Wearable tech is continuing to shift beyond fitness and there's been a noticeable move to brain analysing devices through 2016.
Neuroverse's BrainStation is one such example. The company's inaugural device has been in the works since 2012, and is still to get a release. The device is set to be a kind of Fitbit for the brain, which looks to solve a host of neurological problems, such as dementia in our ageing population.
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It works via controlled brain training exercises, to help provoke neuroplasticity – an umbrella term for the forming of new connections in our brains. Neuroverse CEO Dr Ricardo Gil-da-Costa met us at WebSummit 2016 in Lisbon to talk us through the tech.
"One of the things we realised is that there are several brain markers, which can be detected using EEG and other techniques. We know which neural networks produce which brain waves, relating to attention, memory, whatever," he said.
BrainStation works by putting you through a series of games, using wireless EEG sensors to look for those neural markers.
"We find these markers and then use those deployed in games and exercises, so we're tracking the effects on your brain and not just your behaviour."
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To use an analogy, it's a little like a heart rate monitor for your brain. While you can go for a long run, you only get fitter if your heart rate hits the right level. While many game trainers take your brain on a metaphorical run, Neuroverse says it will check your brain's activity to make sure that exercise is having the desired effect on aspects such as reaction times, attention span, memory and decision-making.
A new way to control VR
But perhaps the most surprising aspect of BrainStation and Neuroverse is its application for virtual reality. Gil-da-Costa revealed that the company has been working on an SDK for its technology for use by other hardware makers – and it's got gaming in mind.
"We are using the API and have a version of BrainStation we call BrainStation VR, which works with game engines like Unity and Unreal," said Gil-da-Costa.
"In the demo you're inside a space station. You can focus and relax to control things, pull objects towards you and use blinks to shoot guys," he continued.
But while that all sounds fun, the blinking aspect of BrainStation VR has applications beyond just Matrix-style games. It could solve one of the biggest problems of VR gaming: how to move around.
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"We worked with Oculus Rift and HTC Vive. We can do very quick moving around teleporting using eye blinks. One of the problems of VR is how you move – you need controllers. With BrainStation VR you move your head, but what you do is make a teleport system on the floor as a green square. And when you look and double blink it teleports you there."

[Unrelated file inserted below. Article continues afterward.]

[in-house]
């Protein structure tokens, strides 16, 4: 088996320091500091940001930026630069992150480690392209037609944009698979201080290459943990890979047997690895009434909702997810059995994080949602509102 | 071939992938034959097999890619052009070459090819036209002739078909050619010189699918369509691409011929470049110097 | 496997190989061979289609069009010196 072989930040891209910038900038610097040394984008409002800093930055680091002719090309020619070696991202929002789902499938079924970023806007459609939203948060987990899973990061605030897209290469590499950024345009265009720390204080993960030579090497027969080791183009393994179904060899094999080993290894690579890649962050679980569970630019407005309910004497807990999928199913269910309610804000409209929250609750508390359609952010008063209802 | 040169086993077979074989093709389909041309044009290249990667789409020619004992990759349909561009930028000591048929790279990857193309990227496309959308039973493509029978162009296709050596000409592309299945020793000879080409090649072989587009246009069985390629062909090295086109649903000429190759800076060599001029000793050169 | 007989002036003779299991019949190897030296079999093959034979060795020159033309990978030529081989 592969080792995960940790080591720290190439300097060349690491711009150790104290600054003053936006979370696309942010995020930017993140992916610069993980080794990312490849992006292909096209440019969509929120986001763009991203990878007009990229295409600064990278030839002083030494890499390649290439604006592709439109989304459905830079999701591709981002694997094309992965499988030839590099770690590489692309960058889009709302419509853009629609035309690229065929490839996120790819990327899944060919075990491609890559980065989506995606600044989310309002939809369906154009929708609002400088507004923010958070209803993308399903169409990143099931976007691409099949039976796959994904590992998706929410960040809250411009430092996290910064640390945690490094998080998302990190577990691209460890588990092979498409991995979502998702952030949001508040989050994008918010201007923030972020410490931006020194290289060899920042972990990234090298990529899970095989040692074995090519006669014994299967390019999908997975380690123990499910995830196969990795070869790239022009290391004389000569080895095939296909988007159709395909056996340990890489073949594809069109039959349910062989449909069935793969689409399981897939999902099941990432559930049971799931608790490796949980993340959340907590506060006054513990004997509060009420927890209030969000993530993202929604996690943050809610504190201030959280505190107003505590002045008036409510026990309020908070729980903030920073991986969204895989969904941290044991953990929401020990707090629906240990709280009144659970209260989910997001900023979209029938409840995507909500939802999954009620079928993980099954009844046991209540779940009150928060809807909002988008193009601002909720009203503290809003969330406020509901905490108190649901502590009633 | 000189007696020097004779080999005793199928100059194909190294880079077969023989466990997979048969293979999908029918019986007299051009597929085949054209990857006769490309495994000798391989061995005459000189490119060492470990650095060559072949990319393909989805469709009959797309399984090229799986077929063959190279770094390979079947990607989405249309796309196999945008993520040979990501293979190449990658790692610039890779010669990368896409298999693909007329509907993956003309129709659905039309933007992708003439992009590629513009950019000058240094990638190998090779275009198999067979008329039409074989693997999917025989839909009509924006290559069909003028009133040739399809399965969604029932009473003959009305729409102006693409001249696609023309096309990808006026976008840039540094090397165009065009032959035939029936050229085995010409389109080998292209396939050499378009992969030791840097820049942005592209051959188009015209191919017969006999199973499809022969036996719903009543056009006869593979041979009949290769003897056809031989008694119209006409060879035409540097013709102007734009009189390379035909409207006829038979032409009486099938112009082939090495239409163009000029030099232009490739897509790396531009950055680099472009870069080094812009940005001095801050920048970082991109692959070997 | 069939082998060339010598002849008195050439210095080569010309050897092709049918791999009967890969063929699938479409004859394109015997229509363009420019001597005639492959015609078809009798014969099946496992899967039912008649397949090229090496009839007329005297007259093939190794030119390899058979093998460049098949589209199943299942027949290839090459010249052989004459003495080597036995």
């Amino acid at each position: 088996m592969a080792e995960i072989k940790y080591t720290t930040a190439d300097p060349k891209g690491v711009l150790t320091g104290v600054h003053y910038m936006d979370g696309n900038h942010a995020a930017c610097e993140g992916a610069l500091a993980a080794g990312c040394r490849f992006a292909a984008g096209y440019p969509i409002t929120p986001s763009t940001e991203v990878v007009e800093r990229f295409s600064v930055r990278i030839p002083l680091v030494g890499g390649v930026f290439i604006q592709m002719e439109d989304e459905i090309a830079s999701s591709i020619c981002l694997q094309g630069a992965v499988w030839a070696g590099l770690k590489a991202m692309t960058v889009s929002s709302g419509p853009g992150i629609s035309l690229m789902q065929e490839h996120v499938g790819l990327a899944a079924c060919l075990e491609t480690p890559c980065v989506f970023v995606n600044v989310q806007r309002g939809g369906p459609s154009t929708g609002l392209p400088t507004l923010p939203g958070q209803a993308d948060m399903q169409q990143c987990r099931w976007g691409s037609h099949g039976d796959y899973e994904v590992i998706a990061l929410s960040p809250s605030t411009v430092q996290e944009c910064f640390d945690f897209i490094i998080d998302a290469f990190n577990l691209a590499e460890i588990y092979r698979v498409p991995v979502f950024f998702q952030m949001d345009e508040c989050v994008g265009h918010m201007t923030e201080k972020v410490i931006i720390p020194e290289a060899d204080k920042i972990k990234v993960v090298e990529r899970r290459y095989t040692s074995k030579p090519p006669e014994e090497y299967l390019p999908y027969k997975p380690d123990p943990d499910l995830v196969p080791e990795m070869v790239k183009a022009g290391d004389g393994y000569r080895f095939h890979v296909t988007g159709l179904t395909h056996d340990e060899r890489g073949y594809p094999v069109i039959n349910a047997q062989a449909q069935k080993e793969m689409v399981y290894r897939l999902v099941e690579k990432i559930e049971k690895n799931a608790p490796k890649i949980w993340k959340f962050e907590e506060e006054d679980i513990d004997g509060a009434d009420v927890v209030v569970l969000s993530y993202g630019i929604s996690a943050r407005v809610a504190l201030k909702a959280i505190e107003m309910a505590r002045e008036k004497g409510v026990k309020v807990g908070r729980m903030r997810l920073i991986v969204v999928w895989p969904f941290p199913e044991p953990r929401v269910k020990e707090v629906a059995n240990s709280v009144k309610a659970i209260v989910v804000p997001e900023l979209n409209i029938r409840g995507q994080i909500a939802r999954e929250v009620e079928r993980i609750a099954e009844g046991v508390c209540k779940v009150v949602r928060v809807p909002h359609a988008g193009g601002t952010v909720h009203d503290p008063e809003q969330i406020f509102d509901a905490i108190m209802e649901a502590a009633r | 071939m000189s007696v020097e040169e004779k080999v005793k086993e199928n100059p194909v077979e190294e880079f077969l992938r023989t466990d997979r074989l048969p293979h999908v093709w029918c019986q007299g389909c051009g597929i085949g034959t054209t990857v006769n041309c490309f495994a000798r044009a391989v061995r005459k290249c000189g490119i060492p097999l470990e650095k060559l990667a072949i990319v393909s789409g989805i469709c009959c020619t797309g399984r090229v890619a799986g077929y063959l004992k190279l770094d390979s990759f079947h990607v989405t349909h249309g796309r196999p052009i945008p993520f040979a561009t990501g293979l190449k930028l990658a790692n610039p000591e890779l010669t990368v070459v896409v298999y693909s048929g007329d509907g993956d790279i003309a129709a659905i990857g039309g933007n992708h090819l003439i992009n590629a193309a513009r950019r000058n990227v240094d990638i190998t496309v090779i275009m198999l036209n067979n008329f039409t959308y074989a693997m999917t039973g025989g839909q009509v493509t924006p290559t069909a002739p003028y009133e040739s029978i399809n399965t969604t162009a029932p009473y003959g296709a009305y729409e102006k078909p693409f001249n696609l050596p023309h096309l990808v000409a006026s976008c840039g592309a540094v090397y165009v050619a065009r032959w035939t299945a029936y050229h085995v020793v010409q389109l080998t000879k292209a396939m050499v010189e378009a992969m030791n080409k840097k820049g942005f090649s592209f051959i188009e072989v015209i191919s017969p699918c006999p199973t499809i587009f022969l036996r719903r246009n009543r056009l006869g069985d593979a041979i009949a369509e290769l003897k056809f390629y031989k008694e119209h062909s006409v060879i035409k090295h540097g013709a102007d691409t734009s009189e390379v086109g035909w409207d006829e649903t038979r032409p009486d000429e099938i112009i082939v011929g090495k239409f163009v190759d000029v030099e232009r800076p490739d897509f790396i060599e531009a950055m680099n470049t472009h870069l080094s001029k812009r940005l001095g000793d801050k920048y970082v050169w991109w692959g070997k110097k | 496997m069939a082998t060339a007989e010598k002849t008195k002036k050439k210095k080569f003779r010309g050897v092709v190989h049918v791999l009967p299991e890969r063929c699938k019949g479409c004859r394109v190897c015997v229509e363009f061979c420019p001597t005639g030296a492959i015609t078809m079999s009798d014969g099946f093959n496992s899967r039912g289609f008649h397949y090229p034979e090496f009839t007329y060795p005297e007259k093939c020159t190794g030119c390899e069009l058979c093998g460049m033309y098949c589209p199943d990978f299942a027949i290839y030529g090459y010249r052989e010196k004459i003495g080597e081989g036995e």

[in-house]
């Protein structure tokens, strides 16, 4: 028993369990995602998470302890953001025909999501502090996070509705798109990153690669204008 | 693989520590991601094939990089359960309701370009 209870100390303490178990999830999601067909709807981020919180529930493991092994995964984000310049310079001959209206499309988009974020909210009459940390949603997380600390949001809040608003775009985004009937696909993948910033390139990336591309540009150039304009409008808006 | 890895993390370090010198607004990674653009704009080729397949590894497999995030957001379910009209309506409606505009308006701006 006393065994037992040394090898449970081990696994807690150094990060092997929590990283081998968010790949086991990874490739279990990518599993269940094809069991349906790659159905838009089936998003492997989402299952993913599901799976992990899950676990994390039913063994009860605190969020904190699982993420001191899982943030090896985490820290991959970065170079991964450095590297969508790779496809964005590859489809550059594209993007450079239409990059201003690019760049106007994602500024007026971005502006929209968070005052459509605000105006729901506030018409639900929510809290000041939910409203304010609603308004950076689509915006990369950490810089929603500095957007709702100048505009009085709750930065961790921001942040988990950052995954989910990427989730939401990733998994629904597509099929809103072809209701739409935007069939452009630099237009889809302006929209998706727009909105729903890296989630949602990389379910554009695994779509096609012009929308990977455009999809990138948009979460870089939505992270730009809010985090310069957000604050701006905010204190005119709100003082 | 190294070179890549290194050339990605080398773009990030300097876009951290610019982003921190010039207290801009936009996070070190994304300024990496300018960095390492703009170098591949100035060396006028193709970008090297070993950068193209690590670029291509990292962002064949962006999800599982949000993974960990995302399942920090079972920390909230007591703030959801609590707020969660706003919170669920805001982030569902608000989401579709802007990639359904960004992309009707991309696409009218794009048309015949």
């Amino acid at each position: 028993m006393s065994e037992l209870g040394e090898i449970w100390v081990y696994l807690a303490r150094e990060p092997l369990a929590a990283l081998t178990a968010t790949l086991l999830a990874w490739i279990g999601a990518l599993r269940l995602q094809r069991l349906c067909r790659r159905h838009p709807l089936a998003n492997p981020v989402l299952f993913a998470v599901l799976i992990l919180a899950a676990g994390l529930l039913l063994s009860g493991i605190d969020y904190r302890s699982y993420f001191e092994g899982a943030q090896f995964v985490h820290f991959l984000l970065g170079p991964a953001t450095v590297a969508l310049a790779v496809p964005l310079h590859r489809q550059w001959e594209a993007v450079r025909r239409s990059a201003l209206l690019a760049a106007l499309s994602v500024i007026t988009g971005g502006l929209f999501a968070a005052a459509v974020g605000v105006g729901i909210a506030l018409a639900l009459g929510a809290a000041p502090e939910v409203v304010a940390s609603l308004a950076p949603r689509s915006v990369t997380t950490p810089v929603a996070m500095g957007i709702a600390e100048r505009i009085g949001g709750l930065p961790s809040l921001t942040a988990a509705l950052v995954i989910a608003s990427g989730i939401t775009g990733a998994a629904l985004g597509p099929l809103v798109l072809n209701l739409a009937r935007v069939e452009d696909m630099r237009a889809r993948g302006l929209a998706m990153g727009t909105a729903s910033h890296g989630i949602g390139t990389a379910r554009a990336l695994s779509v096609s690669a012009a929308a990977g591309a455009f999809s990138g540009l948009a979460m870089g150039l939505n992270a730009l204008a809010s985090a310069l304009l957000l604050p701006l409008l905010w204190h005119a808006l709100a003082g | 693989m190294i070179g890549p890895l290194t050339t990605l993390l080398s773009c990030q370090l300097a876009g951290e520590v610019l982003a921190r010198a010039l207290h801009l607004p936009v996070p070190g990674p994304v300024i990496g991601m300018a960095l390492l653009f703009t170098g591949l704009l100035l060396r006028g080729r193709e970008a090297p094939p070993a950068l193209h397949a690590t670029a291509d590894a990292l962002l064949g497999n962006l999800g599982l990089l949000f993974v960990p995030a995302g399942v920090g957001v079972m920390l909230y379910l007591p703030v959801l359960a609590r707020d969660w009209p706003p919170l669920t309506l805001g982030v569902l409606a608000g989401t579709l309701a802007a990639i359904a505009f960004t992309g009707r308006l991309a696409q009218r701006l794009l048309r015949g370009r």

Gil-Da-Costa believes this could signal an alternative to controllers like Oculus Touch (below), with the BrainStation device able to detect blinks on a neural level. While he admits eye-tracking isn't part of the package, users can turn their head to move the green reticule and then double blink to teleport. It could have huge implications for the medium.
"We talked to different big players. We have iron clad NDAs but let's say big guys out there. One way is to do it is via a hardware integration, but the problem is you need to respect the integrity of each others' technology. It's better to be platform agnostic. All of them have a USB port so we can basically use that to interface, and you use an SDK and the BrainStation VR," explained Gil-Da-Costa.
"It clips on top of the headset and plugs into the USB. On the VR version we have an extender for the sensor and it sits on top of the headset. It's plug and play," he continued.
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And the company has been monitoring the brain activity of users in VR, too. While it hasn't found any evidence of synapse-melting side effects, it's looking at the possibility that VR could provide supercharged neuroplasticity effects that could re-energise our brains as we age.
"I think the level of engagement really makes a difference," he said. "There's some very interesting studies done at UCLA using VR for chronic pain management, for burn victims and oncological patients, and they've found that they can reduce the doses in drug treatment by combining them with VR."
And Gil-Da-Costa says a VR treatment could end up being more powerful than the standard app the company is already developing.
"It could accelerate neural changes we don't know yet. But what we're getting is very high attention levels and focus when you're in VR, and we're interested in cortical plasticity."
But can playing games actually fix our broken brains?
"Some of the basic research like done by Adam Gazzaley is very good, and there's a possibility of neuroplasticity. But you need to do it exactly right, and it's not just a game."
The analogy of BrainStation being a fitness tracker for your brain is something that Gil-da-Costa is also keen to build on, as the company develops its device.
"The other thing is what do you do with this data. One thing we have been doing is creating a brain tracker – like a fitness tracker, same deal – so you can see days, pick them, see your brain score, and compare the last two month or two days and we're working with our design team to work out what's the best way to visually represent them," Gil-da-Costa said.
The company has a seismic task ahead in getting the BrainStation to market, and Gil-da-Costa is brimming with so many ideas that focusing the device might be as difficult as building the technology. But if Neuroverse can do something to reverse the deadly dementia pandemic, we're right behind it.